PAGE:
Ashgabat is the capital of Turkmenistan. Ashgabat is not only the political capital but also the largest city in the country, serving as the primary hub for economic, cultural, and educational activities in Turkmenistan.
Ashgabat’s modern appearance is characterized by extensive use of white marble and grandiose architecture. This distinctive feature earned it a Guinness World Record for having the most white marble buildings in the world. Ashgabat is also known for its numerous parks, museums, and monuments.
Where is Ashgabat?
Ashgabat is located in Turkmenistan, a country in Central Asia. Specifically, the city is situated in the southern part of the country, near the Kopet Dag mountain range and only a few kilometers from the border with Iran. Geographically, its coordinates are approximately 37.95 degrees North latitude and 58.38 degrees East longitude.
Ashgabat is situated in a large oasis in the Kara Kum Desert, and the city benefits from the cooling influence of the mountains while also dealing with the challenges of a desert climate.
History of Ashgabat
Ashgabat’s history dates back to approximately the 2nd millennium BCE, although the city as it’s known today began to take shape in the 19th century.
The area around present-day Ashgabat has been inhabited for thousands of years. The nearby site of Anau has archaeological evidence from the Bronze Age, and the city was historically a stop on the Silk Road, a network of trade routes connecting East Asia with the Middle East and Europe.
Ashgabat, originally named Poltoratsk, was founded in 1881 as a Russian military fort following the conquest of Turkmenistan. In 1885, it became the administrative center of the Transcaspian Region of the Russian Empire and was renamed Ashgabat, derived from Persian, meaning “city of love.”
Turkmenistan became one of the Soviet Socialist Republics in 1925, with Ashgabat as its capital. The city grew in this period, with Russian-style architecture dominating its cityscape.
On October 6, 1948, Ashgabat was almost destroyed by a catastrophic earthquake, now known as the Ashgabat earthquake. The 7.3 magnitude quake killed an estimated 110,000 people, two-thirds of the city’s population at that time, making it one of the deadliest earthquakes in history.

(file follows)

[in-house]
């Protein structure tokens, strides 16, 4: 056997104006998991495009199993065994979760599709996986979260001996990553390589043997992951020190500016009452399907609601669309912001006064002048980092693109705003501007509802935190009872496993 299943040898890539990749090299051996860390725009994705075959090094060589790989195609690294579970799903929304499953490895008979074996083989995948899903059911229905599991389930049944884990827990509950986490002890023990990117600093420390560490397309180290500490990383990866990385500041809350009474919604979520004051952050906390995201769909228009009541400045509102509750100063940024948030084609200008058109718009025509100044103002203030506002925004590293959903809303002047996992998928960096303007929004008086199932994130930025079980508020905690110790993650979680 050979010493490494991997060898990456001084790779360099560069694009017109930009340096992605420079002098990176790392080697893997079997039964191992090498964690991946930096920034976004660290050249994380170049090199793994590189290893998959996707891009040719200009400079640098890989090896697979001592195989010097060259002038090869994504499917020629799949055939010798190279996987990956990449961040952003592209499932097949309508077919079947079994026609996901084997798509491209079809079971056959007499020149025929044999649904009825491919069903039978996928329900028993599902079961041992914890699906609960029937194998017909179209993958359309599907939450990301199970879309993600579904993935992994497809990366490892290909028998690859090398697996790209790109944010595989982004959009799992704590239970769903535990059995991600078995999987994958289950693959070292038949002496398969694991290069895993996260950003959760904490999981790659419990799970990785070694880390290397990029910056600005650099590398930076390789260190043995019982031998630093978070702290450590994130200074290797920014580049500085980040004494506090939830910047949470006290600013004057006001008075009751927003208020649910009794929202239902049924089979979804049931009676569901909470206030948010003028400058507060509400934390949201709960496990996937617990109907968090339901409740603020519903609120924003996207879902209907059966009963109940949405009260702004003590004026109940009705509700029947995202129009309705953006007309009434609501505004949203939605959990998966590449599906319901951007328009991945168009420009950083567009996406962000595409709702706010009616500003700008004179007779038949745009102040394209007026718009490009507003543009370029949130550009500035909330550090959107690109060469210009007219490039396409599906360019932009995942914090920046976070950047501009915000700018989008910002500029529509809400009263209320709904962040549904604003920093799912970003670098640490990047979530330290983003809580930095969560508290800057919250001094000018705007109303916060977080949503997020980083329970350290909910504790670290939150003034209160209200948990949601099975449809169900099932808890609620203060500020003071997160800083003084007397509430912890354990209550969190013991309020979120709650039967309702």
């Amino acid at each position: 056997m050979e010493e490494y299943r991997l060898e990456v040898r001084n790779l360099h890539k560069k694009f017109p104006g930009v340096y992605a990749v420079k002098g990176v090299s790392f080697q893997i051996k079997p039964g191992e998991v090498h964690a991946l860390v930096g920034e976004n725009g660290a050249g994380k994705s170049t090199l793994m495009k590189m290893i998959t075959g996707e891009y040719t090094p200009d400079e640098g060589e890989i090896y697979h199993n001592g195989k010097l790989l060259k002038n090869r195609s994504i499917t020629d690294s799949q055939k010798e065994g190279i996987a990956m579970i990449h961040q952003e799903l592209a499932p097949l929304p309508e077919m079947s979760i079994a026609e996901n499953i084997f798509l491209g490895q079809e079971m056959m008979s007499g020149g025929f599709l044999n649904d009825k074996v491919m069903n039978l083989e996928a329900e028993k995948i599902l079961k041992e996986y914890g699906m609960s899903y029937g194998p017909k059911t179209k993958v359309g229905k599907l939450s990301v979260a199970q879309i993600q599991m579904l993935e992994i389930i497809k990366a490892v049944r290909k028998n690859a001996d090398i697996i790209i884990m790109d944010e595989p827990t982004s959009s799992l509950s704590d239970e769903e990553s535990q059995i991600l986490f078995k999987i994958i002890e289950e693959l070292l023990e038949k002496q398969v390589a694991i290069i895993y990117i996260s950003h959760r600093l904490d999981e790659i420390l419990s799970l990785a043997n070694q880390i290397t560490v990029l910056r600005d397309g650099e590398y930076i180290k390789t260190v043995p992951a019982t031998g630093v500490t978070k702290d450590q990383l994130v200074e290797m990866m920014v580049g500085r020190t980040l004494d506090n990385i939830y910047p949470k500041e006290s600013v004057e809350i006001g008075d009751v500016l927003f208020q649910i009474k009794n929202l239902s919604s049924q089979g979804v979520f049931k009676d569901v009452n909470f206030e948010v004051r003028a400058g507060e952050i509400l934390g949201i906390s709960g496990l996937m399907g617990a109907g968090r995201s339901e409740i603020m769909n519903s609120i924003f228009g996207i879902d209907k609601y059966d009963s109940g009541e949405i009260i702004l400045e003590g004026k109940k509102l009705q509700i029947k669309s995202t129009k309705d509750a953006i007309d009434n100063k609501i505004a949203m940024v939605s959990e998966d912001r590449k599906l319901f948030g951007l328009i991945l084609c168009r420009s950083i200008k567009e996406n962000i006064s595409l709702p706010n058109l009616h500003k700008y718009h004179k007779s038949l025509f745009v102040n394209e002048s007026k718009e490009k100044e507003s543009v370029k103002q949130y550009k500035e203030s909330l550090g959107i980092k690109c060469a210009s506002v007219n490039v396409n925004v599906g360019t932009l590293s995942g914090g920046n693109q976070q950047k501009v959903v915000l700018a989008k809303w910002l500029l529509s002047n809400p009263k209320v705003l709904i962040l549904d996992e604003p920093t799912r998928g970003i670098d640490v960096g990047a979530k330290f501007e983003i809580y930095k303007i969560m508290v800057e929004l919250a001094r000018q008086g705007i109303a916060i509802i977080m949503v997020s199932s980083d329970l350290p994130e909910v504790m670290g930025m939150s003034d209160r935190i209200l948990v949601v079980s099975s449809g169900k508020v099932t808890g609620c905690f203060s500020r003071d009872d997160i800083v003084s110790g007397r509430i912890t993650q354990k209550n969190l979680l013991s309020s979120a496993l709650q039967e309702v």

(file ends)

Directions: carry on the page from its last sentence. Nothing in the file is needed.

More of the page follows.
Post-Earthquake Reconstruction and Soviet Influence
Following the earthquake, Ashgabat was extensively rebuilt in the Soviet architectural style, with wide boulevards and monumental buildings. The city continued to develop and expand as a regional hub during the remaining years of Soviet rule.
After the dissolution of the Soviet Union, Turkmenistan gained independence in 1991. Since then, Ashgabat has been transformed into a showcase city for the independent nation. Under the leadership of Saparmurat Niyazov and his successor Gurbanguly Berdimuhamedow, the city has been reconstructed with extensive use of white marble, earning it a place in the Guinness Book of World Records for the world’s highest concentration of white marble buildings.
Today, Ashgabat is a rapidly modernizing city, symbolizing Turkmenistan’s aspirations on the international stage. It has hosted several high-profile international events, including the 5th Asian Indoor and Martial Arts Games 2017.
This progression has made Ashgabat an intriguing blend of ancient culture and modern architectural marvels, reflecting its journey from a stop on the Silk Road to a 21st-century city.
Features of Ashgabat
Ashgabat is a city that has transformed over time, combining elements of its rich history with a distinctive contemporary appearance. Its modern face, characterized by lavish white marble buildings, wide boulevards, and large-scale monuments, coexists with its cultural heritage in an interesting blend.
Geography and Climate
Ashgabat’s geographical setting is one of stark contrasts, with the arid expanse of the Karakum Desert on one side and the rugged peaks of the Kopet Dag mountain range on the other. This geographic situation heavily influences Ashgabat’s climate, which is classified as a hot desert (BWh) under the Köppen climate classification system.
The city experiences hot summers and mild winters, with the hottest month typically being July, when temperatures can exceed 40 °C (104 °F). Winters, while generally mild, can have periods of cold weather when influenced by the Siberian Anticyclone. As typical for a desert climate, Ashgabat sees very little precipitation, with annual rainfall averaging only around 200 millimeters (7.87 inches). Most of this rain falls in the winter and spring months.
The population of Ashgabat is over 800,000, although current estimates may differ slightly. Most of the city’s inhabitants are ethnic Turkmen, with smaller communities of Russians, Armenians, and other ethnicities. The official language is Turkmen, but Russian is also widely spoken.